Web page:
What tax reform really means for small businesses

Republicans have touted their tax reform bill as a clear win for U.S. businesses, and while that might ring true for those that stand to pay a much lower corporate tax rate, the benefits for America’s small businesses are a little more complicated to decipher.

Instead of lowering the tax rate on all pass-through businesses, the final bill allows pass-throughs to deduct up to 20% of income. But who can deduct how much depends on what type of business you run and a corresponding formula.

“[The] postcard concept is out the window,” financial advisor and certified public accountant Mark Kohler told FOX Business. “You’ve got to figure out how to do this freaking equation. Tax advisers are going to be even more critical for the small business owner.”

Here’s a look at what is changing and how different businesses will be affected.

Personal service businesses

For personal service business, including realtors, attorneys, architects, engineers and brokers, the 20% deduction is only available for married couples filing jointly with incomes up to $315,000 and $157,500 for single taxpayers.

Kohler pointed out that most personal service businesses are S corporations, so how much you save is dependent on how much of your S corp. is comprised of salary versus pass-through income. Since an attorney or realtor has to take a salary, the 20% deduction is only applied to whatever amount of income is leftover as specifically the pass-through portion.

While business owners may be tempted to shift funds around and take a smaller salary in order to get a larger deduction, Kohler said the Internal Revenue Service (IRS) has been diligently auditing businesses to determine how much money is pass-through and how much is salary.

“The IRS has already sent out guidance, that says ‘slow down everybody’ … [But] it could go thousands of dollars either direction depending on the salary-dividend split,” he added.

Standard employee-based businesses

For other employee-driven businesses, like restaurants and manufacturers, the deduction for S corporations is dependent on your payroll. The 20% deduction is limited to 50% of your payroll.

For example, according to Kohler, a restaurant making $1 million, with $600,000 in total expenses and an owner’s salary of $100,000, nets $300,000. But if it pays $400,000 in payroll, the deduction is 20% of $300,000 and limited to 50% of total payroll, so the deduction would be $60,000 in this case and could be no greater than $200,000.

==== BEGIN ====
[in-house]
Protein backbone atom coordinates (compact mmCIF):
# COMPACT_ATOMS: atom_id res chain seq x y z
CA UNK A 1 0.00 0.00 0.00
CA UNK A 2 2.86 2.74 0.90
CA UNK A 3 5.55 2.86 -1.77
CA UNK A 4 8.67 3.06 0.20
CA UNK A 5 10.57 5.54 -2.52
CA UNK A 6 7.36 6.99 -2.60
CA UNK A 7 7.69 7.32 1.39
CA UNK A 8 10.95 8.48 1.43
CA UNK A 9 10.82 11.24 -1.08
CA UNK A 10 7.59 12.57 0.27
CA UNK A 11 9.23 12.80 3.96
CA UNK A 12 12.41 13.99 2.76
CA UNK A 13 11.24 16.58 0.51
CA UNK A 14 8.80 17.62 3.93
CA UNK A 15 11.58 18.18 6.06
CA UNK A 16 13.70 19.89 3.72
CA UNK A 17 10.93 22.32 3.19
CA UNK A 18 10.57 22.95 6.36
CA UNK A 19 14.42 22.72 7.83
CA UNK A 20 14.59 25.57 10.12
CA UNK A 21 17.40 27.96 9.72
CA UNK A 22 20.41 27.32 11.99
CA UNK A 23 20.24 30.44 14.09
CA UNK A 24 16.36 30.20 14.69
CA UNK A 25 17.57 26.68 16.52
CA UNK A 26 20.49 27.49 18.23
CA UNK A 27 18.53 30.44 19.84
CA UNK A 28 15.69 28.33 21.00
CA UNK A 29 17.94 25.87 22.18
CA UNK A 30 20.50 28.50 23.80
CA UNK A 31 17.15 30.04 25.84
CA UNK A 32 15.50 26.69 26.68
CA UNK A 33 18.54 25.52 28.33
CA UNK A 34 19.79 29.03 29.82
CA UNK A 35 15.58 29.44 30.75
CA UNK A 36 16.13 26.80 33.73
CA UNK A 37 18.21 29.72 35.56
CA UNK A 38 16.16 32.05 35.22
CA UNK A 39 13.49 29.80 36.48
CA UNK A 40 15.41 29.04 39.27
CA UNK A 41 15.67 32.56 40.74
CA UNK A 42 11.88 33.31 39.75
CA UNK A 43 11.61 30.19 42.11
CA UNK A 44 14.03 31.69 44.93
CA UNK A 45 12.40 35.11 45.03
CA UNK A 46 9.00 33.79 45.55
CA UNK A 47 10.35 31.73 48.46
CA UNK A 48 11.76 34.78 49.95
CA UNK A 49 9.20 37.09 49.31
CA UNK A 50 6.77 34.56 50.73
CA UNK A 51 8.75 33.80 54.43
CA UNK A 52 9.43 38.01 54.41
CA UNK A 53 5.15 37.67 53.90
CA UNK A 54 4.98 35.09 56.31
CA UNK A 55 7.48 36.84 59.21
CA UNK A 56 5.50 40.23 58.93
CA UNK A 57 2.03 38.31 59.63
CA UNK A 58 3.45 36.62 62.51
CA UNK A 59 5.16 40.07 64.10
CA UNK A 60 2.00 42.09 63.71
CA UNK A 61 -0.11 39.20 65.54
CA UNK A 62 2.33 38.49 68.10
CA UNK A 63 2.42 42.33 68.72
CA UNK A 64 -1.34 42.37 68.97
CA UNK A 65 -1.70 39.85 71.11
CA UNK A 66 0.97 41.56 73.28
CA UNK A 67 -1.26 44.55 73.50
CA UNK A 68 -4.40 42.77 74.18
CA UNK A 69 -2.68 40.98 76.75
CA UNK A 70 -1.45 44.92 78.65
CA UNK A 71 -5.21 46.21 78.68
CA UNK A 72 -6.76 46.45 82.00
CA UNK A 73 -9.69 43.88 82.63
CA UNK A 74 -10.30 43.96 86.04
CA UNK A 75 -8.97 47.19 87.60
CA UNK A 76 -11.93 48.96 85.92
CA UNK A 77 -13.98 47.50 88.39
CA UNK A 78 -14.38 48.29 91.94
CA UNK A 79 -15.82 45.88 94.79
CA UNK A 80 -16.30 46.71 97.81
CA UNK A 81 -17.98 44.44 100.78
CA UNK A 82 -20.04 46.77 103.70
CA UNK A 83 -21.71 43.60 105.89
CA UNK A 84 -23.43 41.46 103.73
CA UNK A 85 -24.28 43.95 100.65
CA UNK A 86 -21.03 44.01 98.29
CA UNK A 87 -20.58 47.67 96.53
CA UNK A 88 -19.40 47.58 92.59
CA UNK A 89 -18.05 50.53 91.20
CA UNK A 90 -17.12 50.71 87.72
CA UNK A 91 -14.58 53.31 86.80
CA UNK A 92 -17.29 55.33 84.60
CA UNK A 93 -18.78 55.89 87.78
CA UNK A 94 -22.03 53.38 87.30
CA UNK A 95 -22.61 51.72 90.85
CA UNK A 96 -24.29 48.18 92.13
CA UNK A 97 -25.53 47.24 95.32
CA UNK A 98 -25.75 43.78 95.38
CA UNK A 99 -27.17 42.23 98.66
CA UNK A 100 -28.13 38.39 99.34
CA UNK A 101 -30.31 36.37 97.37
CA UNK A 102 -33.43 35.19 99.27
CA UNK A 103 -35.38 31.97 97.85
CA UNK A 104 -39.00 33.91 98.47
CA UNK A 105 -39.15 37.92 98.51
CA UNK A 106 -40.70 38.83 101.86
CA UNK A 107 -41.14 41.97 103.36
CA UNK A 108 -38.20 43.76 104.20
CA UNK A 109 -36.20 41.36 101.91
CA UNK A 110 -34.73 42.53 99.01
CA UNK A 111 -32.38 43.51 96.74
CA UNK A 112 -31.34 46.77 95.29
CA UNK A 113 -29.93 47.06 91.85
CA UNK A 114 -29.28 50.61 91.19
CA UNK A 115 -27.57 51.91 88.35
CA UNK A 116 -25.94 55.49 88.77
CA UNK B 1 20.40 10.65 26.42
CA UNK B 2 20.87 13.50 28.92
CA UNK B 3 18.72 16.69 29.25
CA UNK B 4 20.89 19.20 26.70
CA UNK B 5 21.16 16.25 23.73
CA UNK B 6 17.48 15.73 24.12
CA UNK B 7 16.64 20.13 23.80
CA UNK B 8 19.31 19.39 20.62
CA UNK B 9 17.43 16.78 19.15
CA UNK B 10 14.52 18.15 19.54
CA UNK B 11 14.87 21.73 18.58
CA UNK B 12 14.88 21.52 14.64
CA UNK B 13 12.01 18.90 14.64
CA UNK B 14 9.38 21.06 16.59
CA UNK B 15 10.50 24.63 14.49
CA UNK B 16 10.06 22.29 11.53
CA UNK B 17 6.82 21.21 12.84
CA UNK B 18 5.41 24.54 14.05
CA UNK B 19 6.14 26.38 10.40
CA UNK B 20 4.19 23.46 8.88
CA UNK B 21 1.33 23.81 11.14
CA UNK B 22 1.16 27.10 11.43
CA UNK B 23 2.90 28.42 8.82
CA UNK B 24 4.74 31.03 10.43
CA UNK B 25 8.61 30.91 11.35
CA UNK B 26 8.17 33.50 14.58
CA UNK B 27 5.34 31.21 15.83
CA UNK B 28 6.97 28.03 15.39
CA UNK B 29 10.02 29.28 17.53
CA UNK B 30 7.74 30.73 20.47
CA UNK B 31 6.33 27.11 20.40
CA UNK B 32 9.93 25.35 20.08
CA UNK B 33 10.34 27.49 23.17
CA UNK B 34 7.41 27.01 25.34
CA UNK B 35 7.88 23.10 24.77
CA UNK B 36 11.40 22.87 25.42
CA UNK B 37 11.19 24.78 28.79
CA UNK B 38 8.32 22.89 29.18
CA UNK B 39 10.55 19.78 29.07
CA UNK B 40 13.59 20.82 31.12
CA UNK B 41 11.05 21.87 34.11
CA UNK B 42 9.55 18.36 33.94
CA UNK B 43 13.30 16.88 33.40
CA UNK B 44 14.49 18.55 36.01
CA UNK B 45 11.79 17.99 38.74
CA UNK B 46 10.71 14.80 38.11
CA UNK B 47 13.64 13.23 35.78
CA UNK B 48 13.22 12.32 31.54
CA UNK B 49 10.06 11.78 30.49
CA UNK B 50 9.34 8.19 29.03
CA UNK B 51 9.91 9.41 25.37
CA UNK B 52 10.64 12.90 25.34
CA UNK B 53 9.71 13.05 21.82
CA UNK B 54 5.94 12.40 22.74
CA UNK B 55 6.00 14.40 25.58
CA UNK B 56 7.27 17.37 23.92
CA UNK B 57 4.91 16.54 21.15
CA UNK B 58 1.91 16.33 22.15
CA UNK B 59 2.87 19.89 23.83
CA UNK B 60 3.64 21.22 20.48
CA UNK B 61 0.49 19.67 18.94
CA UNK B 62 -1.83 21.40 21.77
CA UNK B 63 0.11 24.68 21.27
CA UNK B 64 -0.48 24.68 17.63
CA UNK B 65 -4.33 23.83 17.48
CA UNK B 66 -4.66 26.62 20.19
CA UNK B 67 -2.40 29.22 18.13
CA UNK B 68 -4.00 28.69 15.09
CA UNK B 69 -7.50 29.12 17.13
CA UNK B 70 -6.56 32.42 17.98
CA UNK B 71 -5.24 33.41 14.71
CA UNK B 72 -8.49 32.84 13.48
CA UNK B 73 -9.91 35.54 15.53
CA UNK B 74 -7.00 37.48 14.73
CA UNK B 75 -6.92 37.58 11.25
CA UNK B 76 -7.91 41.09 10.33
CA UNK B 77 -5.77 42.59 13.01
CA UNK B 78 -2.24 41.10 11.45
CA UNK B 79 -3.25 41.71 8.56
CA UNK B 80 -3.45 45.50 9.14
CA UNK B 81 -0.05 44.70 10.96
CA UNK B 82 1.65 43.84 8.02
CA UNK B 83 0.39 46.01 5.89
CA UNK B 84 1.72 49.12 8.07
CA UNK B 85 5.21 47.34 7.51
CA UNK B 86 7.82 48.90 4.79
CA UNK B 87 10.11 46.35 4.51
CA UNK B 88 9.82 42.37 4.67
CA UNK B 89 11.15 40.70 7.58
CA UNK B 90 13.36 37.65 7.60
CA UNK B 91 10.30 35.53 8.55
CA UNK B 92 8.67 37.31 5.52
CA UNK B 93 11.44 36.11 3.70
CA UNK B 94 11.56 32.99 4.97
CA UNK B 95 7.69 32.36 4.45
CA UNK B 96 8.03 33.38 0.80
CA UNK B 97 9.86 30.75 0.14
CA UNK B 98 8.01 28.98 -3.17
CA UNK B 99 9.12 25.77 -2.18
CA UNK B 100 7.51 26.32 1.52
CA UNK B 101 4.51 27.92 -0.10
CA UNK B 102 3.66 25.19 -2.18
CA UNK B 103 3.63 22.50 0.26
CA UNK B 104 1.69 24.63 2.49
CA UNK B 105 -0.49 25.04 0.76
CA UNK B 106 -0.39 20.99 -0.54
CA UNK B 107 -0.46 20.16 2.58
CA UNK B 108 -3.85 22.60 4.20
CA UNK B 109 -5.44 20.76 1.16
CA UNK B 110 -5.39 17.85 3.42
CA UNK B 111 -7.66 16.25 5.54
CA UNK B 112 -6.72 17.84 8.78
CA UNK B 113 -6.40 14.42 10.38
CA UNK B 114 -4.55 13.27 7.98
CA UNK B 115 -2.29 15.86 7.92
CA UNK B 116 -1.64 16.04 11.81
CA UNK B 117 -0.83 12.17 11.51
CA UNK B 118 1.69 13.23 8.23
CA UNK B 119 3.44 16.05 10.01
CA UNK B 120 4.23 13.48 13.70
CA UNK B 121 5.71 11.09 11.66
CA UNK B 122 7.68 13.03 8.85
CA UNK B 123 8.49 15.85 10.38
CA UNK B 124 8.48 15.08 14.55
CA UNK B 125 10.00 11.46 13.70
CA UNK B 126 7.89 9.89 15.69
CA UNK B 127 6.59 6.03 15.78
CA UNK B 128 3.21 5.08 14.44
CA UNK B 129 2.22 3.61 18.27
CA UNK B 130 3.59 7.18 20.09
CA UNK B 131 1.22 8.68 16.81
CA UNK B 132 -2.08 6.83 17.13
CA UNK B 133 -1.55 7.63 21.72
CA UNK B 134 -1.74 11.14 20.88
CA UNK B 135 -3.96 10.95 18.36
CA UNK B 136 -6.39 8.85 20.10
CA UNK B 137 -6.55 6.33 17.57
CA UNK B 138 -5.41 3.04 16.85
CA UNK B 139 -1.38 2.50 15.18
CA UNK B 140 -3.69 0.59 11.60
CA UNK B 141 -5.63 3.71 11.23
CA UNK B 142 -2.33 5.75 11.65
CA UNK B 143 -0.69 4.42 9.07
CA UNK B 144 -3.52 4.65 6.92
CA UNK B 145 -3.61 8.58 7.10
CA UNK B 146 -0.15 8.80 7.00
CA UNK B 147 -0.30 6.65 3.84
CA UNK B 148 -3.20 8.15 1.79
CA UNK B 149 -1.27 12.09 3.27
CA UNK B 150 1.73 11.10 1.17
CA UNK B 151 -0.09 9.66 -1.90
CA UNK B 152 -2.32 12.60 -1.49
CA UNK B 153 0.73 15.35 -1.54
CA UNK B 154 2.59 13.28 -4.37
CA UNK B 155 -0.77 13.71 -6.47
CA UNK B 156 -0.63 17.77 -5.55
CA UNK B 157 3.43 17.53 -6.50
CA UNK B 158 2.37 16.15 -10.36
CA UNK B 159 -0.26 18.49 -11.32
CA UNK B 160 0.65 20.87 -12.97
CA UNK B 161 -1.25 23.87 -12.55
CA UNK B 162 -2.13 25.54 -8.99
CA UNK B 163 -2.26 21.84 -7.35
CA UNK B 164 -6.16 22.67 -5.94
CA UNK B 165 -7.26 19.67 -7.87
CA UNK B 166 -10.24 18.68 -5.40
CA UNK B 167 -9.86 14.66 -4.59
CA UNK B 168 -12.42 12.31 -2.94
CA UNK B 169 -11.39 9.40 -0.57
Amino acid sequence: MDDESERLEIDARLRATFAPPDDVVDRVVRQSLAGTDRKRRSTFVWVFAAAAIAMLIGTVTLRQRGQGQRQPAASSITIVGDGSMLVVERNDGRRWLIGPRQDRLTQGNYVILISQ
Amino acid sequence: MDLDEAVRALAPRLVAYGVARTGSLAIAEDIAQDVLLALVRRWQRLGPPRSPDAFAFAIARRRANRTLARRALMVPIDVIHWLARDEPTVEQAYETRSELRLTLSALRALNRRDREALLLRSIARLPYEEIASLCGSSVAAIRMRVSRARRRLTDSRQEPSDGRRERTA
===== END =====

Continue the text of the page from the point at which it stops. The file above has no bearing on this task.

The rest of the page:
As Kohler pointed out, the new law rewards companies that have a lot of employees and essentially provides an incentive to go out and hire new workers.

Robert Maynard, who owns restaurant franchise Famous Toastery, is one of those small businesses planning to hire and expand as a result of the new tax law.

“[We feel like we can] commit to creating more jobs and not feeling like the pressure is so great,” Maynard told FOX Business. “We’re planning on growing because of it.”

Maynard said he has had already signed new corporate and franchise leases.


Despite a more convoluted process, Kohler ultimately believes small businesses will benefit from the changes, particularly the pass-through deduction.

“Even the mom and pops will get some love from this. If you own a small business … you’re going to see some love here,” he said.

Maynard, whose business does about $40 million in sales, is excited to have “a bigger runway” for his franchise.

“[I have] a lot more confidence today than I did three weeks ago … someone has got to be for the people making or breaking America,” he said.

While Maynard said most business owners don’t subscribe to the policy of changing business practices based on politics, he said the new tax law “makes me feel more confident” and “like someone cares” about businesses other than just the big corporations.

“Small business guys … we take huge risks,” he said. “There’s no bailout for the small guys.”